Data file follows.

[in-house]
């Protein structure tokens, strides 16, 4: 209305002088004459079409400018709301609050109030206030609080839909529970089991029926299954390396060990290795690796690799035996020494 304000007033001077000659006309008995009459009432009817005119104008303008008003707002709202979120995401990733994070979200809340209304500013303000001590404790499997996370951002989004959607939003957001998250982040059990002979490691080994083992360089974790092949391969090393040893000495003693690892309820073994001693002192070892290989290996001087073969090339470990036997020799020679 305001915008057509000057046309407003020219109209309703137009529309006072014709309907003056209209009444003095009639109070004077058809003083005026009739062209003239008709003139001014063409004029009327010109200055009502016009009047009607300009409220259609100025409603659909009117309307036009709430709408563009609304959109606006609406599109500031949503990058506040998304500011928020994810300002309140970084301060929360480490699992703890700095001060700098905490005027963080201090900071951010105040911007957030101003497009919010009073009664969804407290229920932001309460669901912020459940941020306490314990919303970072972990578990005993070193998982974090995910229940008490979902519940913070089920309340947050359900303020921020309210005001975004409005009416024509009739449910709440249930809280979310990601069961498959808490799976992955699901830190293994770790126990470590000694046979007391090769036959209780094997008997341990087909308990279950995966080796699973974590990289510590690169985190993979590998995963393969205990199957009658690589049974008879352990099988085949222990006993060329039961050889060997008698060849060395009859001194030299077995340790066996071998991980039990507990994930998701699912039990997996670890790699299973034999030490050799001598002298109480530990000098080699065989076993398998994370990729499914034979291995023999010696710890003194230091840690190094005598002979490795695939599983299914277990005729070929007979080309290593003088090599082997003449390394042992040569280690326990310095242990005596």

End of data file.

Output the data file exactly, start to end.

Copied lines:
[in-house]
């Protein structure tokens, strides 16, 4: 209305002088004459079409400018709301609050109030206030609080839909529970089991029926299954390396060990290795690796690799035996020494 304000007033001077000659006309008995009459009432009817005119104008303008008003707002709202979120995401990733994070979200809340209304500013303000001590404790499997996370951002989004959607939003957001998250982040059990002979490691080994083992360089974790092949391969090393040893000495003693690892309820073994001693002192070892290989290996001087073969090339470990036997020799020679 305001915008057509000057046309407003020219109209309703137009529309006072014709309907003056209209009444003095009639109070004077058809003083005026009739062209003239008709003139001014063409004029009327010109200055009502016009009047009607300009409220259609100025409603659909009117309307036009709430709408563009609304959109606006609406599109500031949503990058506040998304500011928020994810300002309140970084301060929360480490699992703890700095001060700098905490005027963080201090900071951010105040911007957030101003497009919010009073009664969804407290229920932001309460669901912020459940941020306490314990919303970072972990578990005993070193998982974090995910229940008490979902519940913070089920309340947050359900303020921020309210005001975004409005009416024509009739449910709440249930809280979310990601069961498959808490799976992955699901830190293994770790126990470590000694046979007391090769036959209780094997008997341990087909308990279950995966080796699973974590990289510590690169985190993979590998995963393969205990199957009658690589049974008879352990099988085949222990006993060329039961050889060997008698060849060395009859001194030299077995340790066996071998991980039990507990994930998701699912039990997996670890790699299973034999030490050799001598002298109480530990000098080699065989076993398998994370990729499914034979291995023999010696710890003194230091840690190094005598002979490795695939599983299914277990005729070929007979080309290593003088090599082997003449390394042992040569280690326990310095242990005596």